What is salary sacrifice?

This is a simple idea that really works well. And, whilst sacrificing anything sounds rather painful, it’s actually the polar opposite! With salary sacrifice, you voluntarily give up part of your gross salary before tax in exchange for a non-cash benefit, such as a pension contribution. Your employer then pays the contribution to your pension on your behalf. As your overall pay is lower, you pay less income tax and national insurance payments. What’s not to like?
What is salary sacrifice?

How does it work?

You and your employer must agree to a change to your terms and conditions of employment in order for you to sacrifice some salary (or perhaps even a bonus if you get one). You then choose how much pay you want to exchange for a pension contribution, which your employer then pays into your pension scheme along with their contribution. This arrangement must be in place before you are actually paid, you can’t decide to do it afterward. Although, salary sacrifice can be set up at any time, even after you started your pension.

You’ll still get the tax relief from the government you’re entitled to, which is always a nice boost to your pension. You’ll also save National Insurance (NI) contributions on the pay you give up. A win win! Your employer will decide how your NI savings will be used.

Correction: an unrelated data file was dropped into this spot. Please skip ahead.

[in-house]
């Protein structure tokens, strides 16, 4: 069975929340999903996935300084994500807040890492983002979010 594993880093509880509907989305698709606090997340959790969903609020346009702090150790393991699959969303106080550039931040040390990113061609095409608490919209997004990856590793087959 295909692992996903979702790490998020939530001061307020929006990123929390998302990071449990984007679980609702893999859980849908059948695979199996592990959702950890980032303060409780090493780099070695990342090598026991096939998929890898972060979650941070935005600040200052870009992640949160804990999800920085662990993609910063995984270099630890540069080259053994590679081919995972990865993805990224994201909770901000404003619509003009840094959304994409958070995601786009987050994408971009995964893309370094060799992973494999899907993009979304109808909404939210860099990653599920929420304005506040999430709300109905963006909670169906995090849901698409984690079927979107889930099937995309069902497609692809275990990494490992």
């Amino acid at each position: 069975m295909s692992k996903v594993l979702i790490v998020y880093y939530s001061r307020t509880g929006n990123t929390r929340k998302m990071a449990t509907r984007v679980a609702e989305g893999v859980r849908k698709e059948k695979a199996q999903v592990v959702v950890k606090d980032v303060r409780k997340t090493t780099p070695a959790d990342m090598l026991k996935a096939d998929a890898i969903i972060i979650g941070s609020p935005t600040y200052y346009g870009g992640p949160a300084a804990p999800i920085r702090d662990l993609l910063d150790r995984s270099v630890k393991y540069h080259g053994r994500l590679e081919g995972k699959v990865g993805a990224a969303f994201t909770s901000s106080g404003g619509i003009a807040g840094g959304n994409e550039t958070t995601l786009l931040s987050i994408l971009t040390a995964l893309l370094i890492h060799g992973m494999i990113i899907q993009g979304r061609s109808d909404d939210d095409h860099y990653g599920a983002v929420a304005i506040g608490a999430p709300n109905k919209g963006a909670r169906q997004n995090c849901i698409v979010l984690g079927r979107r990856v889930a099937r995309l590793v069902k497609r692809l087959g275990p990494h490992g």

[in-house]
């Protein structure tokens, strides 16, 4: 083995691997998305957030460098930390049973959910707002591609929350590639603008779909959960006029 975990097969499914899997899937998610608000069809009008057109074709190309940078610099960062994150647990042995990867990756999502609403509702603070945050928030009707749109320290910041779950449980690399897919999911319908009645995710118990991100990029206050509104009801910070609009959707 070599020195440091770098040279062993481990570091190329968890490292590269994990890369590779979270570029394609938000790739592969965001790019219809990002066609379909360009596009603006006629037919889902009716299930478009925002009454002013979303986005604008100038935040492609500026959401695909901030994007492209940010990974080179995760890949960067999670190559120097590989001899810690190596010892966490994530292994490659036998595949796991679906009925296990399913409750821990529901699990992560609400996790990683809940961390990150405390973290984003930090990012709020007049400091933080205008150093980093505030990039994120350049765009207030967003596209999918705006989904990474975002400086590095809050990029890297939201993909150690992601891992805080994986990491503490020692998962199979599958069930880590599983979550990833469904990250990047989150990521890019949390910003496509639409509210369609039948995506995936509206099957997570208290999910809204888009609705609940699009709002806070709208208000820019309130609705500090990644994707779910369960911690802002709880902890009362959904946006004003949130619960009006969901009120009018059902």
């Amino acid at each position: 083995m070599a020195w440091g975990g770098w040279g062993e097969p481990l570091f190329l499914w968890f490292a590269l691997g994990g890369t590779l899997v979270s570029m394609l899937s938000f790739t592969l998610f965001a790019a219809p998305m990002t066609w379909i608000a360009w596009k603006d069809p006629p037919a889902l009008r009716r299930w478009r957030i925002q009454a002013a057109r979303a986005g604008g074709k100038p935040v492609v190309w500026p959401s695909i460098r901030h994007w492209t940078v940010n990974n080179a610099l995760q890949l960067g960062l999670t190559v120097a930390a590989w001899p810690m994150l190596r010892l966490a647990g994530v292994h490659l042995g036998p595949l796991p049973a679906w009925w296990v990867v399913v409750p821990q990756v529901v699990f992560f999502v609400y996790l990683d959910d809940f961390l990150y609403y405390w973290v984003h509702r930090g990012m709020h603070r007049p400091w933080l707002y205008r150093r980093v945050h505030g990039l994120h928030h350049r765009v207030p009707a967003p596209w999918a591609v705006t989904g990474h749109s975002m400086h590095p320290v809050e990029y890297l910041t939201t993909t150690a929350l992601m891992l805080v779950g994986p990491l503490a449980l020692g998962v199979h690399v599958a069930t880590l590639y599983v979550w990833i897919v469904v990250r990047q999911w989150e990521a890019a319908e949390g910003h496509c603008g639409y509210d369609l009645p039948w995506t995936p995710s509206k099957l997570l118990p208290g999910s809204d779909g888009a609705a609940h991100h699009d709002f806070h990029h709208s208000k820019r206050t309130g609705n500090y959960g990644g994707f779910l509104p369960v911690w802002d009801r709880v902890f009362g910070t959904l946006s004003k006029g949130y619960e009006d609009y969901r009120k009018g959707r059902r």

They could decide to:

  • Keep your take home pay the same but add the saving to your pension payment
  • Increase your take home pay and keep the pension payment the same

Your employer also saves money and can offset their pension payments against their business costs. They’ll also save on the employer NI contributions for the pay you give up. Some employers will use the savings to boost your pension contributions, or perhaps even to offset other costs such as running the pension scheme and other employee benefits they provide.

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Do I have to take part?

Salary sacrifice, sometimes also referred to as Smart pensions, is a legally binding agreement, although you can opt out after you’ve started. In some cases, you might automatically be included. In other arrangements, you have to sign up. Either way, you can opt out, for what are often called ‘lifestyle changes’ e.g. marriage, or the birth of a child.

Salary sacrifice might not be right for you, perhaps due to your salary level and it could impact the following which are related to your salary level and NI contribution-based benefits:

  • National minimum wage (your post sacrifice income can’t drop below this level)
  • State Pension entitlement
  • Statutory maternity, paternity and sick pay
  • Working, or child tax credit

Your employer will typically communicate to you about any impact of your salary sacrifice scheme on benefits that are linked to your salary such as death-in-service and ill health schemes, redundancy payments and overtime rates. For the overwhelming majority of people though, salary sacrifice is really good news and will make a positive difference to either your take home pay, pension contributions, or both. A reference salary, effectively your pre sacrifice salary, is used to decide pay rises etc and for other things like mortgage lending so you don’t lose out by being in the scheme.

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